In March 2021, the Commission on Race and Ethnic Disparities reported on the nature and causes of race inequality in Britain. The Commission was established in the shadow of the Black Lives Matter movement. It identified 24 recommendations to address inequality and discrimination. The report was not without controversy, with much focus on the Commission’s comments around unconscious bias training and the use of the term ‘BAME’. Twelve months on and the Government has published its response and made 74 “concrete and comprehensive actions” to open up opportunities for ethnic minorities.

Many actions focus on public issues. These range from dealing with online racial abuse to addressing public trust and health disparities. However, a select number will require support and work from employers. The Government plans will also impact employers’ existing diversity and inclusion work, and initiatives on racial inequality and social mobility.

In this article, employment partner Audrey Williams explains the suggested proposals and action for addressing race inequality in the workplace and highlights what employers should consider and implement to ensure inclusion and the continued promotion of race equity in the workplace.

Who faces disadvantage? Talking about and measuring race in the workplace

The response recognises that ethnic disparities cover a wide range of different groups, including in some areas (educational attainment and school expulsions being one) disadvantage for white pupils. It warns against categorising ethnic minorities into umbrella groups and reminds us that significant differences exist amongst ethnic groups. For example, differences in disadvantage and outcomes dependent upon whether an employee is Black or Asian, with the latter often being more likely to face adversity. Employers must increasingly recognise this and therefore, race equality strategies should be broader and all encompassing.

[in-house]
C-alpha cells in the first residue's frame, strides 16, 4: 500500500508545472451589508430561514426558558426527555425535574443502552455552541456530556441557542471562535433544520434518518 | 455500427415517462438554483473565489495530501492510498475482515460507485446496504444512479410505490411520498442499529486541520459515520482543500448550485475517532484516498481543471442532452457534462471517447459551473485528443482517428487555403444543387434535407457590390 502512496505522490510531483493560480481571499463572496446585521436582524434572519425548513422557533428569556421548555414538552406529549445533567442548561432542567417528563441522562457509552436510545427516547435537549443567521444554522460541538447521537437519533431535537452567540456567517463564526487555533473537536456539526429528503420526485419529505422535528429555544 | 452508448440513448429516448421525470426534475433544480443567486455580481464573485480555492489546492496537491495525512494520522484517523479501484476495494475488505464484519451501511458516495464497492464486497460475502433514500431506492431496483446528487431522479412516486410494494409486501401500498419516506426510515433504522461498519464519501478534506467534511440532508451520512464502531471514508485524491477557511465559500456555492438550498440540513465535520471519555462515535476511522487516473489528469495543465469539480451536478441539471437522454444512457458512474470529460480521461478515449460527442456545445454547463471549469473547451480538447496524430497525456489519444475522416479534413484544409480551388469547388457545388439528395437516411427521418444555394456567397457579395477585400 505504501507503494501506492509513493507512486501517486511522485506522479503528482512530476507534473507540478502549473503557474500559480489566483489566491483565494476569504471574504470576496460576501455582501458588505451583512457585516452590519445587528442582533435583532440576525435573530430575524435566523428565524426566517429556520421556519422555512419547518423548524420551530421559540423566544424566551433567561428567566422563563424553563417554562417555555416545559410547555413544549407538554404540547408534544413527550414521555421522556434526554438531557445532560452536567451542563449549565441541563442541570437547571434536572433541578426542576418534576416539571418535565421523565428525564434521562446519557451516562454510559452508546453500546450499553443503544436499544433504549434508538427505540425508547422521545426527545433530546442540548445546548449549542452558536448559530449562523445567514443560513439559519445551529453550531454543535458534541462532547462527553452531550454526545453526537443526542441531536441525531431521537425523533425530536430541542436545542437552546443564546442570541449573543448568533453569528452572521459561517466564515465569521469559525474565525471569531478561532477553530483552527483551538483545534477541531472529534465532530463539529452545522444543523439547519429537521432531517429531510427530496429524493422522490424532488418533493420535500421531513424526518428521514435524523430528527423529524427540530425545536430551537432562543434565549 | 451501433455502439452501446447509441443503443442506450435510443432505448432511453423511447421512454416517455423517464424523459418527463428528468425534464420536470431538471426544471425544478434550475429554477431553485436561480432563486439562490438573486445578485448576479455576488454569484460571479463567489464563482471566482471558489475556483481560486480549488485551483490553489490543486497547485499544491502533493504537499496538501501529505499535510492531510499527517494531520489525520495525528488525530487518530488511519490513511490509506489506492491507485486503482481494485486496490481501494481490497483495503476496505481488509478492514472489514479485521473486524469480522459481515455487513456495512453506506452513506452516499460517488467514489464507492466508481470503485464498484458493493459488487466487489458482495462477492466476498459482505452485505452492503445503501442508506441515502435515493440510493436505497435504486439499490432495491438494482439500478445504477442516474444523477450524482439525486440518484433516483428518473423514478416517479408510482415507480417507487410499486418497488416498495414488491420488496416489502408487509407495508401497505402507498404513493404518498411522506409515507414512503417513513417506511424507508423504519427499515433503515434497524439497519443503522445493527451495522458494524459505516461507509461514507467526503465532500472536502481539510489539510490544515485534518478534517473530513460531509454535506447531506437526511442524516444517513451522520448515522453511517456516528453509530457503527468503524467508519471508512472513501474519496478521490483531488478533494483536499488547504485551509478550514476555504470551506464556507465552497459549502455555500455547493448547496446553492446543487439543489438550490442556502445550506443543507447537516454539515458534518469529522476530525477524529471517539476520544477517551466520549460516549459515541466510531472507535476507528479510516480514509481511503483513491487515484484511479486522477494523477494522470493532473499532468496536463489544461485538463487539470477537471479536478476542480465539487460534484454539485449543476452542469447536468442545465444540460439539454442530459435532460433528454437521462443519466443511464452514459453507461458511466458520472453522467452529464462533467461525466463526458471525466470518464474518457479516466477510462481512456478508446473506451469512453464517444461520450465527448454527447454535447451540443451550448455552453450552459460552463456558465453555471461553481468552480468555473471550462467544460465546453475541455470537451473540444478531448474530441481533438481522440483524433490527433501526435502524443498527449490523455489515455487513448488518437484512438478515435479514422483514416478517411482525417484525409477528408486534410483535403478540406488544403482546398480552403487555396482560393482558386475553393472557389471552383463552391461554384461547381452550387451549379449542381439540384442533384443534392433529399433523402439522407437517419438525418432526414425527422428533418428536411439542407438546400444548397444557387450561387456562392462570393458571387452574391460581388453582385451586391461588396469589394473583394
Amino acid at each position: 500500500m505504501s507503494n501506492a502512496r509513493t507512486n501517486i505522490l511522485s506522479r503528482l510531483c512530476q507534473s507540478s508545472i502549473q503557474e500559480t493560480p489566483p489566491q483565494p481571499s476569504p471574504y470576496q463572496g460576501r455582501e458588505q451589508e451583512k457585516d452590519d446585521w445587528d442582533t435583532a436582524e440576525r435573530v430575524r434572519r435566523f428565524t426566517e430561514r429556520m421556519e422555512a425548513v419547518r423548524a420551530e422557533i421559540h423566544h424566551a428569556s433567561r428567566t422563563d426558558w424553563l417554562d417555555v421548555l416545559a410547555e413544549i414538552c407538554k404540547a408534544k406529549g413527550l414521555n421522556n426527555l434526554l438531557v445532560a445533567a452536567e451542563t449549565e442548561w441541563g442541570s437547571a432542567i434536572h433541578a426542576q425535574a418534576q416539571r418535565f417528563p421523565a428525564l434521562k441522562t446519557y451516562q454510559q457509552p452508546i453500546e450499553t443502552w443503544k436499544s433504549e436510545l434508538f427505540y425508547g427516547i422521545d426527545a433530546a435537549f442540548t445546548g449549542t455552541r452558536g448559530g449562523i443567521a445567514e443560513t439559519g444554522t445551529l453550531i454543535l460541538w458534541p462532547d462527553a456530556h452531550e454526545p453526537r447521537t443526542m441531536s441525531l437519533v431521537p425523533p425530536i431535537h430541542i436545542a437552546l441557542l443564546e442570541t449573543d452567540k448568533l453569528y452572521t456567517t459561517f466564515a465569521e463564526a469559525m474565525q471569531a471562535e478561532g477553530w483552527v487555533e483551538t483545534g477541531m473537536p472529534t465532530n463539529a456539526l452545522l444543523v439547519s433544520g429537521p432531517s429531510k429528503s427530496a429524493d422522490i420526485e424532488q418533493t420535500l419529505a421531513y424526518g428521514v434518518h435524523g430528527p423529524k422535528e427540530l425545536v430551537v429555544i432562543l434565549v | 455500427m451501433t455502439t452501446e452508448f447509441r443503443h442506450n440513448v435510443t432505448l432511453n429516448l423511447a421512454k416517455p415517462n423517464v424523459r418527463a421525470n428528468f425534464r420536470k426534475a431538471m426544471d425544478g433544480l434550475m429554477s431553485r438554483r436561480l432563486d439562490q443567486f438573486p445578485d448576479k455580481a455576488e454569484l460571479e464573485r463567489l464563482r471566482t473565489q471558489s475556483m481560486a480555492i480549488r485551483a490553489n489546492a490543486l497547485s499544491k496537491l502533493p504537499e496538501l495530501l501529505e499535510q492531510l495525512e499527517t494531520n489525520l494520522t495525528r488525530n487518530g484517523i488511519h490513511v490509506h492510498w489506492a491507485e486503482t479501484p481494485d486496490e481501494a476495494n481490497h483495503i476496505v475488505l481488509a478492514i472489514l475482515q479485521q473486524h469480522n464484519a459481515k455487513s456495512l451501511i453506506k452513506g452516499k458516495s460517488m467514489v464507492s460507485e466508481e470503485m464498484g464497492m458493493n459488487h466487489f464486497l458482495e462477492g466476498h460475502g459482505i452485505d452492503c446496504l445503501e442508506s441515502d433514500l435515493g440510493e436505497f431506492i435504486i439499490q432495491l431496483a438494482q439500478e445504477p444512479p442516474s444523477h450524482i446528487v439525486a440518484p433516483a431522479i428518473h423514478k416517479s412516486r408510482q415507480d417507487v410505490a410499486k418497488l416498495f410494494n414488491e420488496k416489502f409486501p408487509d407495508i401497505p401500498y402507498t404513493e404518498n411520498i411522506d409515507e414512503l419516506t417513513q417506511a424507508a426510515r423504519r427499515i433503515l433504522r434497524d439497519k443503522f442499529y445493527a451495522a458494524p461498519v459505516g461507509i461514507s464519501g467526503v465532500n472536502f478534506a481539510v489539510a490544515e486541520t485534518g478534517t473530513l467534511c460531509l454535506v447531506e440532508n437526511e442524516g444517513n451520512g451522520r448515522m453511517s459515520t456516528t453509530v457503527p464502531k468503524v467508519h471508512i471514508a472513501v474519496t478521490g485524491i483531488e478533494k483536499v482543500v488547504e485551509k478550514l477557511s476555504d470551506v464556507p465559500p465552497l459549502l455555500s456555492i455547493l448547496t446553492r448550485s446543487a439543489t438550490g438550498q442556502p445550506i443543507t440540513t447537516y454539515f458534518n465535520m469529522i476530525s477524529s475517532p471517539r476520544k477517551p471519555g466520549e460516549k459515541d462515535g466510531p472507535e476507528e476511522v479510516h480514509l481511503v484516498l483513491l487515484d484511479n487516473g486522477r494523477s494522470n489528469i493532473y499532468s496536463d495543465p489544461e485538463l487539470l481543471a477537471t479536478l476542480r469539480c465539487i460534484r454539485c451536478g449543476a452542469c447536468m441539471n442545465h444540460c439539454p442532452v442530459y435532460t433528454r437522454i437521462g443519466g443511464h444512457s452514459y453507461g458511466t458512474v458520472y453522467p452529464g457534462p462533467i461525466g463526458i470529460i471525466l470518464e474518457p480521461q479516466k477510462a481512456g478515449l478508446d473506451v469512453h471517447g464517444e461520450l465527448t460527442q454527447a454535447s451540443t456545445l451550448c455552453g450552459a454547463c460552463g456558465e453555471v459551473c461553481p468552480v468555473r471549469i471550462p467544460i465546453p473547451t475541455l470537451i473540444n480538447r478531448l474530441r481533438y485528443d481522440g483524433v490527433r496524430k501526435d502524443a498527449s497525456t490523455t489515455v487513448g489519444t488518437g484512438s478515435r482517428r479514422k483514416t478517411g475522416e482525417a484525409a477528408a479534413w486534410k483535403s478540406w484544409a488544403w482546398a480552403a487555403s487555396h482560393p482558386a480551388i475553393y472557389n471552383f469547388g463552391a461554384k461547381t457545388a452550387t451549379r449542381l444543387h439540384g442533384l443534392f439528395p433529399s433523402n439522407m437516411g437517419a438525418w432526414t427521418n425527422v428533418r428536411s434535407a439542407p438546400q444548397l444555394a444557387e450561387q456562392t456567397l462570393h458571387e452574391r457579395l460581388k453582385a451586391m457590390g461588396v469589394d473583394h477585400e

“A person’s race, social or ethnic background must not be a barrier to achieving their ambitions.”

Using umbrella terms such as BAME, and measuring/reporting against them, can be unhelpful, even acting as a smokescreen. As the Government states, analysis of binary groups (white and non-white) masks true disparities, is counterproductive and might even allow “organisations to claim they are making progress when in fact only certain ethnic groups may be advancing.”

Disaggregating groups, particularly when it comes to reporting on progress or for example, putting in place positive action and sponsorship programmes, will become increasingly important.

This raises the question, which categories to use? Given the report says that the Government will be using the ethnic classifications from the ONS census, this should be seen as a steer for employers.

Instead of BAME, more appropriate language should be used, such as “people from ethnic minority backgrounds”. Guidance from Government on the need for more sensitive language when talking about race was issued in December 2021 to support this.

Employment actions and expectations from employers

Some of the planned actions set out in the report will involve employers. Organisations should revisit their action plans/race strategies, and some may want to start thinking about how their business can contribute to the Government plans:

  • Schools, Higher Education Institutions and UCAS are called on to provide better careers advice, opportunities for apprenticeships and a planned state scholarship programme, to improve academic attainment and social mobility amongst under-represented groups. All of this will be of interest to employers.
  • There is a commitment to improve progression and provide in-work support to help individuals climb the career ladder, through Progression Champions in Job Centres. There is the expectation that employers do the same in their own workplaces.